One of the many awards that noted American poet Judith Skillman has received is from the Academy of American Poets (for Storm), while Red Town and Prisoner of the Swifts were Washington State Book Award finalists. Her poems have been included in such journals as Shenandoah, Prairie Schooner, and FIELD; also, her collaborative translations in various journals. She’s in Best Indie Verse of New England as well. Her latest full poetry collection is Kafka’s Shadow and you can visit her here.
How did you decide on Franz Kafka for your new poetry collection?
I read “Metamorphosis” again and was very taken with it. After a span of thirty years since the last reading, the story took on new dimensions. Then I read “The Stoker,” “The Judgment,” and “Letter to His Father,” as these have been reissued in a new edition titled The Sons (Schocken Books, Inc., 1989). After a visit to San Francisco, I wrote “Kafka’s Wound” and continued to find myself thinking and writing about Kafka. It took awhile before I realized the series might become a collection.
What are some of the most interesting things about him you discovered?
I learned that his relationship with his father was extremely complicated, and that helped my understanding of his work.…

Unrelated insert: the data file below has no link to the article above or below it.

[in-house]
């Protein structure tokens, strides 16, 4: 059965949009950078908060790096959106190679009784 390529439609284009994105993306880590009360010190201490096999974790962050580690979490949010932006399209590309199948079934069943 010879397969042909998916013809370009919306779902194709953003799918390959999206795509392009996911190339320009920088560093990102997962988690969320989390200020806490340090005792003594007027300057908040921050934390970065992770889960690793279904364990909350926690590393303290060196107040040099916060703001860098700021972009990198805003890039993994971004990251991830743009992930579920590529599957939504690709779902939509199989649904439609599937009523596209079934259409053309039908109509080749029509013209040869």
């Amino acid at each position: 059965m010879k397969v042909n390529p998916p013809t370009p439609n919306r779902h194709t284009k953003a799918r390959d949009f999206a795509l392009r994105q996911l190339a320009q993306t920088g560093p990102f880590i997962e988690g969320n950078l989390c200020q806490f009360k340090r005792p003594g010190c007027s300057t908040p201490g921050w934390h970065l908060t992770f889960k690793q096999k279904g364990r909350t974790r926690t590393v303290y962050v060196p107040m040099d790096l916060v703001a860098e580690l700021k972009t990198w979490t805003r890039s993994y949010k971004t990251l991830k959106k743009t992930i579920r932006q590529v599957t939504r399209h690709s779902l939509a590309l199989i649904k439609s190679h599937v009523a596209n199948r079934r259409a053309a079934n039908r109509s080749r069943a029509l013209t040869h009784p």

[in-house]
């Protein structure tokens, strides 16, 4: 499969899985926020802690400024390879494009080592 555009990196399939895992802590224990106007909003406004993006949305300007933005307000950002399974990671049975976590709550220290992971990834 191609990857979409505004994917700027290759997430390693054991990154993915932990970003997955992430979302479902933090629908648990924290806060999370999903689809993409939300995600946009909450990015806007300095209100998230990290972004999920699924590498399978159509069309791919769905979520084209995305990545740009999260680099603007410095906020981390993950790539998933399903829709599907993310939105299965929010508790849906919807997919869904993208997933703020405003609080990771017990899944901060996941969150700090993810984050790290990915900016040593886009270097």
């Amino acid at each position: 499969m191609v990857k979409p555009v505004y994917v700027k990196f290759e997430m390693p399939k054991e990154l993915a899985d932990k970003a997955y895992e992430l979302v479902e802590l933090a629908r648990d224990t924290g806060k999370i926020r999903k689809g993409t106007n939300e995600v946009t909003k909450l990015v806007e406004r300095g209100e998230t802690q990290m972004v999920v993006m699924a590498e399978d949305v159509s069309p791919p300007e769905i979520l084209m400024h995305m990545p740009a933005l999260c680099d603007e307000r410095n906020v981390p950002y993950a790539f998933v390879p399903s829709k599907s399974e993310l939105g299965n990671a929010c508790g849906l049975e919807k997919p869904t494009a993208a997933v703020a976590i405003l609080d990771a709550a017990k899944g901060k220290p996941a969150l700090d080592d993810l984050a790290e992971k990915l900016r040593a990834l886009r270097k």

In the spring, planting commences, the roots of verbs and gerunds are persuaded to cloak themselves in new soils and stretch into blank territory without the sun’s compass; the weeds that hold as fast as skin distracting the soft and hairless on their route; to thicken and thickening, rinds and lemons, the oranges trees souring at the twigs without ever flowering:…
Donna asked me to run off to the farm, raise goats and sheep and turnips with her. Seventh grade, and I don’t know, don’t go, though china doll Donna with her hair like a central Kansas night is still a Helen in high school, every guy wants her, and I’m no different, though I love what she writes me in her letters as much as her looks.
I kept that one about the goat farm, take it with me when I travel, and sometimes I write back, cursive script into the past, letters to the girl from that boy back in junior high.
Ryan W. Bradley has pumped gas, painted houses, swept the floor of a mechanic’s shop, worked on a construction crew in the Arctic Circle, fronted a punk band, and more. He is the author of eight books of poetry and fiction, including the story collection Nothing But the Dead and Dying. He received his MFA from Pacific University and lives in Oregon with his wife and two sons.
In this episode, Editor-in-Chief Jordan Blum speaks with Bradley about balancing life as a writer and graphic designer, reflections on a scary run-in with a white supremacist, and thoughts on Twin Peaks and the new Queens of the Stone Age LP (among many other things).